Removing Old Mystery Stains from Carpet

Last but not least, it was time to remove the lingering mystery stains. I’d already tried cleaning these with soapy water, and that’s a key thing to remember: that step starts the stain loosening process. Without it, you run the risk of setting the stain as soon as you apply heat.

  1. Get the iron out. While the area is still damp with soapy water, turn your iron on and set the steam on low.
  2. Put a wet cloth on it. Spread a damp white washrag over the spot and start ironing it, keeping the iron constantly moving. Every 20 seconds or so, turn the cloth to a fresh spot. This basically works like a steam cleaning your carpet, transferring the stain to the cloth.
  3. Repeat as needed. Reapply soapy water as needed to keep the stain loose and work your iron until the discoloration is gone.

Next, time to wrap it up and remove any cleaning residue, so your carpet looks fresh as new.

Aftercare

Stick with plain water in your carpet cleaner’s tank for the first pass. This step helps rinse away any Goo Gone, soap, or water left in the carpet. Repeat suction passes and do them slowly to extract as much moisture out of the carpet as possible. Let it dry overnight, or speed it up with fans if you’re in a hurry.

Then shampoo your carpet again with a 50-50 solution of hot water and white vinegar. Go over your carpet at a right angle to your first pass, and work slowly during extraction to get as much moisture out of the carpet as possible.

The next day, vacuum your carpet to fluff the fibers and enjoy how great it looks!

Admittedly, it was a lot of work getting all the old stains, including the dried paint out of my carpet. It took most of a day to do one room, but a lot of that involved waiting for products to do their job or waiting for the carpet to dry.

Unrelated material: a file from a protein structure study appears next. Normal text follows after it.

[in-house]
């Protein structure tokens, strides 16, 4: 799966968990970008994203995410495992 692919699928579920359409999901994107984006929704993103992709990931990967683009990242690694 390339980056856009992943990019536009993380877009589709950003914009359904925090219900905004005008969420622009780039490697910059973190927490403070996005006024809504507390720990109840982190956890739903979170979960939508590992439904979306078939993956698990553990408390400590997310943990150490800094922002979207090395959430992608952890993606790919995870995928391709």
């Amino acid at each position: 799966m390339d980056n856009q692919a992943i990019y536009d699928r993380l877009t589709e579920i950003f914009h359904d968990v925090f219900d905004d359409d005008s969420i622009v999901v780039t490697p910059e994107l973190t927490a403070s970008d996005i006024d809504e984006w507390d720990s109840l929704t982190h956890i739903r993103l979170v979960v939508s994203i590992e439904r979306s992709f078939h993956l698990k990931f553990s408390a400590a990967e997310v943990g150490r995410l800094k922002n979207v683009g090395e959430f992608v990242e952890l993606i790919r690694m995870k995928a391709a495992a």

But in a sign of how well these steps worked, the guys who laid the hard floors in 2018 suggested I sell the old stuff to the used carpet store. It took finding a date tag on the bottom for them to realize the carpets were older than them, and in better shape, too.

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67 Comments

  1. Tosh Lewis says:

    Thank you for these tips and tricks! Accidentally dropped paint and thought there was no hope…will be trying this goo gone method tomorrow! I have hope 🙂

  2. 5 stars
    I hope this works, I’ve been living in my townhouse for 8 months. And I was allowed to paint my oldest daughter’s room. my 2nd oldest happened to get into the room, and painted the carpet, I haven’t got to the point of getting it off yet.

    1. Katie Berry says:

      It worked for me, as the photos show!

  3. Clare @Oh These Are The Good Old Days says:

    katie this is fantastic! it looks very doable. i’m heading to amazon now. 🙂

    1. Katie Berry says:

      It’s definitely doable. Enjoy your stain-free carpets!

  4. I wish I could add a picture to my comment. But your trick for paint worked wonderfully! It took me 6 hours. I had a huge paint mess. But it did all come out! Thank you so much!!

    1. Katie Berry says:

      So happy to hear of your success!

  5. Jennifer Dagi says:

    This is an awesome guide to removing carpet stains. Thanks for sharing this free advice! Now, I don’t have to cringe at stains on my carpet or rug. Just wonderful!

    1. Katie Berry says: